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This sweeping new history recognizes that the Civil War was not just a military conflict but also a moment of profound transformation in Americans' relationship to the natural world. To be sure, environmental factors such as topography and weather powerfully shaped the outcomes of battles and campaigns, and the war could not have been fought without the horses, cattle, and other animals that were essential to both armies. But here Judkin Browning and Timothy Silver weave a far richer story, combining military and environmental history to forge a comprehensive new narrative of the war's significance and impact. As they reveal, the conflict created a new disease environment by fostering the spread of microbes among vulnerable soldiers, civilians, and animals; led to large-scale modifications of the landscape across several states; sparked new thinking about the human relationship to the natural world; and demanded a reckoning with disability and death on an ecological scale. And as the guns fell silent, the change continued; Browning and Silver show how the war influenced the future of weather forecasting, veterinary medicine, the birth of the conservation movement, and the establishment of the first national parks.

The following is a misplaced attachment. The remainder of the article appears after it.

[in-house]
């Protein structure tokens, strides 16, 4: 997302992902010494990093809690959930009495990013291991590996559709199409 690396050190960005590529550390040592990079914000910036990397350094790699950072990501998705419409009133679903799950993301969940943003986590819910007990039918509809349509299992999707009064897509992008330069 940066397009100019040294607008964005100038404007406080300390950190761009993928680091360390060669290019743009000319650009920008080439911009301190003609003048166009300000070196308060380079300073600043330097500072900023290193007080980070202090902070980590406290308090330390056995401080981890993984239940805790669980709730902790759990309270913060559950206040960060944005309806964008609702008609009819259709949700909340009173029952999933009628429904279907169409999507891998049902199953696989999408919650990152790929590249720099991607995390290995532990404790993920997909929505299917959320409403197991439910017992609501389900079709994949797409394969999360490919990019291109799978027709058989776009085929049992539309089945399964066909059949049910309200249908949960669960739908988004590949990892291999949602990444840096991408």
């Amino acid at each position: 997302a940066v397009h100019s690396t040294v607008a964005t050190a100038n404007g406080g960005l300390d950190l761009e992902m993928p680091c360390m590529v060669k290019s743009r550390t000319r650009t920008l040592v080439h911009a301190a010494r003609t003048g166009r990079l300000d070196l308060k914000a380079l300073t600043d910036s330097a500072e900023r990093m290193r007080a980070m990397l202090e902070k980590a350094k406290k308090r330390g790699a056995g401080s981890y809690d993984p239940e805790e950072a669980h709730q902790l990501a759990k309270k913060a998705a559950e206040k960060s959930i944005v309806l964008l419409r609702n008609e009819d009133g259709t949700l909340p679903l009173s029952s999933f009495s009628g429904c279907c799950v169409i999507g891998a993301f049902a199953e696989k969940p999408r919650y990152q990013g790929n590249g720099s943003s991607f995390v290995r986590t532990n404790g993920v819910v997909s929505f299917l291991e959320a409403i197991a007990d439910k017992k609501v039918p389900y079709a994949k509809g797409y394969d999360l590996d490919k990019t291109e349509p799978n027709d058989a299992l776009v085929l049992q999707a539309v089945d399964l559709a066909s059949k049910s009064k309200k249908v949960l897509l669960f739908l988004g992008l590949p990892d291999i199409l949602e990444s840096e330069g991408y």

In considering human efforts to find military and political advantage by reshaping the natural world, Browning and Silver show not only that the environment influenced the Civil War's outcome but also that the war was a watershed event in the history of the environment itself.
Judkin Browning is professor of military history at Appalachian State University and author of Shifting Loyalties: The Union Occupation of Eastern North Carolina. Timothy Silver is professor of environmental history at Appalachian State University and author of Mount Mitchell and the Black Mountains: An Environmental History of the Highest Peaks in Eastern America.
"With both geographic and chronological sweep, Judkin Browning and Timothy Silver reveal the powerful way nature shaped Civil War campaigns and the experiences of soldiers and civilians. Fast-paced and engaging, this book is a must-read for anyone interested in American environmental history or Civil War history."--Megan Kate Nelson, author of The Three-Cornered War: The Union, the Confederacy, and Native Peoples in the Fight for the West